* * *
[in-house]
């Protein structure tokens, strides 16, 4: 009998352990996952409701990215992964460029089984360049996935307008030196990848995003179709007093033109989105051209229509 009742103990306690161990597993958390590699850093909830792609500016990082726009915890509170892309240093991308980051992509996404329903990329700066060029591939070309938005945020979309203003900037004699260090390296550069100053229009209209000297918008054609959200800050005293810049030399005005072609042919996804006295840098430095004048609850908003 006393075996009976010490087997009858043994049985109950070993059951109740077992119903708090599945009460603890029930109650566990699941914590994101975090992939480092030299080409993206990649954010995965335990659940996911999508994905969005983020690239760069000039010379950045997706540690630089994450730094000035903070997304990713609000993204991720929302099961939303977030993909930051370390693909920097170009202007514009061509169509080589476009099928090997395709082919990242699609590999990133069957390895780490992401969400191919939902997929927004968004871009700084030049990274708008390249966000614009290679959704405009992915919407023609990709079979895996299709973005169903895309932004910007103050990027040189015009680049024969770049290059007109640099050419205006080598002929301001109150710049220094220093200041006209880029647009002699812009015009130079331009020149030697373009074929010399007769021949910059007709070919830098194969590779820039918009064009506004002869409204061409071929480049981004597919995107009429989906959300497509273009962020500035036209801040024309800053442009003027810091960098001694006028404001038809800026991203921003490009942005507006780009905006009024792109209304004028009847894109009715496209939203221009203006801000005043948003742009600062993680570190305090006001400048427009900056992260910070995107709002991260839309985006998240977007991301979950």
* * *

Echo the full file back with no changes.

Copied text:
[in-house]
């Protein structure tokens, strides 16, 4: 009998352990996952409701990215992964460029089984360049996935307008030196990848995003179709007093033109989105051209229509 009742103990306690161990597993958390590699850093909830792609500016990082726009915890509170892309240093991308980051992509996404329903990329700066060029591939070309938005945020979309203003900037004699260090390296550069100053229009209209000297918008054609959200800050005293810049030399005005072609042919996804006295840098430095004048609850908003 006393075996009976010490087997009858043994049985109950070993059951109740077992119903708090599945009460603890029930109650566990699941914590994101975090992939480092030299080409993206990649954010995965335990659940996911999508994905969005983020690239760069000039010379950045997706540690630089994450730094000035903070997304990713609000993204991720929302099961939303977030993909930051370390693909920097170009202007514009061509169509080589476009099928090997395709082919990242699609590999990133069957390895780490992401969400191919939902997929927004968004871009700084030049990274708008390249966000614009290679959704405009992915919407023609990709079979895996299709973005169903895309932004910007103050990027040189015009680049024969770049290059007109640099050419205006080598002929301001109150710049220094220093200041006209880029647009002699812009015009130079331009020149030697373009074929010399007769021949910059007709070919830098194969590779820039918009064009506004002869409204061409071929480049981004597919995107009429989906959300497509273009962020500035036209801040024309800053442009003027810091960098001694006028404001038809800026991203921003490009942005507006780009905006009024792109209304004028009847894109009715496209939203221009203006801000005043948003742009600062993680570190305090006001400048427009900056992260910070995107709002991260839309985006998240977007991301979950």